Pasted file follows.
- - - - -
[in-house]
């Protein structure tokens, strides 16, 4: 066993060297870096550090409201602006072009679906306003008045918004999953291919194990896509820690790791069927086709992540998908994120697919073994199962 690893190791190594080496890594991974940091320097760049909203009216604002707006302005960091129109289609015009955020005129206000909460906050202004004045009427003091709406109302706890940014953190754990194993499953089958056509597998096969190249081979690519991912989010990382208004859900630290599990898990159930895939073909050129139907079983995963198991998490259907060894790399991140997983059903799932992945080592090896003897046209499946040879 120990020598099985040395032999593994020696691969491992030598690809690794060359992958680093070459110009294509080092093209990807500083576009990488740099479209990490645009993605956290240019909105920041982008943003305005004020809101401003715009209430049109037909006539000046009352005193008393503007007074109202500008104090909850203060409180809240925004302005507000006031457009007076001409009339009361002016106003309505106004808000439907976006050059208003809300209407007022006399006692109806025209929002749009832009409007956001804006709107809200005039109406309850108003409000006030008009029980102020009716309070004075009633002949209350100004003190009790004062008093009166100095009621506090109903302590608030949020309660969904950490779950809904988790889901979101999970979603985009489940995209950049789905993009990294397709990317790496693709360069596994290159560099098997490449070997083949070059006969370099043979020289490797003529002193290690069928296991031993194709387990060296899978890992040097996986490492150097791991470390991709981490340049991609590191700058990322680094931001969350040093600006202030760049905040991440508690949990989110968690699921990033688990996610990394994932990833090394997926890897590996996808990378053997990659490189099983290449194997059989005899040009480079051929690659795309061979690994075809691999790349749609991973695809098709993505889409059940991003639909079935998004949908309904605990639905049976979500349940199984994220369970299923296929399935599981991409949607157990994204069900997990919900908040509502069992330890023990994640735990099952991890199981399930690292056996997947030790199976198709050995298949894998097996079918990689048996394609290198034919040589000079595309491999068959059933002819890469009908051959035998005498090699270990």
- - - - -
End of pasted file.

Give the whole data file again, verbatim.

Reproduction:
[in-house]
């Protein structure tokens, strides 16, 4: 066993060297870096550090409201602006072009679906306003008045918004999953291919194990896509820690790791069927086709992540998908994120697919073994199962 690893190791190594080496890594991974940091320097760049909203009216604002707006302005960091129109289609015009955020005129206000909460906050202004004045009427003091709406109302706890940014953190754990194993499953089958056509597998096969190249081979690519991912989010990382208004859900630290599990898990159930895939073909050129139907079983995963198991998490259907060894790399991140997983059903799932992945080592090896003897046209499946040879 120990020598099985040395032999593994020696691969491992030598690809690794060359992958680093070459110009294509080092093209990807500083576009990488740099479209990490645009993605956290240019909105920041982008943003305005004020809101401003715009209430049109037909006539000046009352005193008393503007007074109202500008104090909850203060409180809240925004302005507000006031457009007076001409009339009361002016106003309505106004808000439907976006050059208003809300209407007022006399006692109806025209929002749009832009409007956001804006709107809200005039109406309850108003409000006030008009029980102020009716309070004075009633002949209350100004003190009790004062008093009166100095009621506090109903302590608030949020309660969904950490779950809904988790889901979101999970979603985009489940995209950049789905993009990294397709990317790496693709360069596994290159560099098997490449070997083949070059006969370099043979020289490797003529002193290690069928296991031993194709387990060296899978890992040097996986490492150097791991470390991709981490340049991609590191700058990322680094931001969350040093600006202030760049905040991440508690949990989110968690699921990033688990996610990394994932990833090394997926890897590996996808990378053997990659490189099983290449194997059989005899040009480079051929690659795309061979690994075809691999790349749609991973695809098709993505889409059940991003639909079935998004949908309904605990639905049976979500349940199984994220369970299923296929399935599981991409949607157990994204069900997990919900908040509502069992330890023990994640735990099952991890199981399930690292056996997947030790199976198709050995298949894998097996079918990689048996394609290198034919040589000079595309491999068959059933002819890469009908051959035998005498090699270990």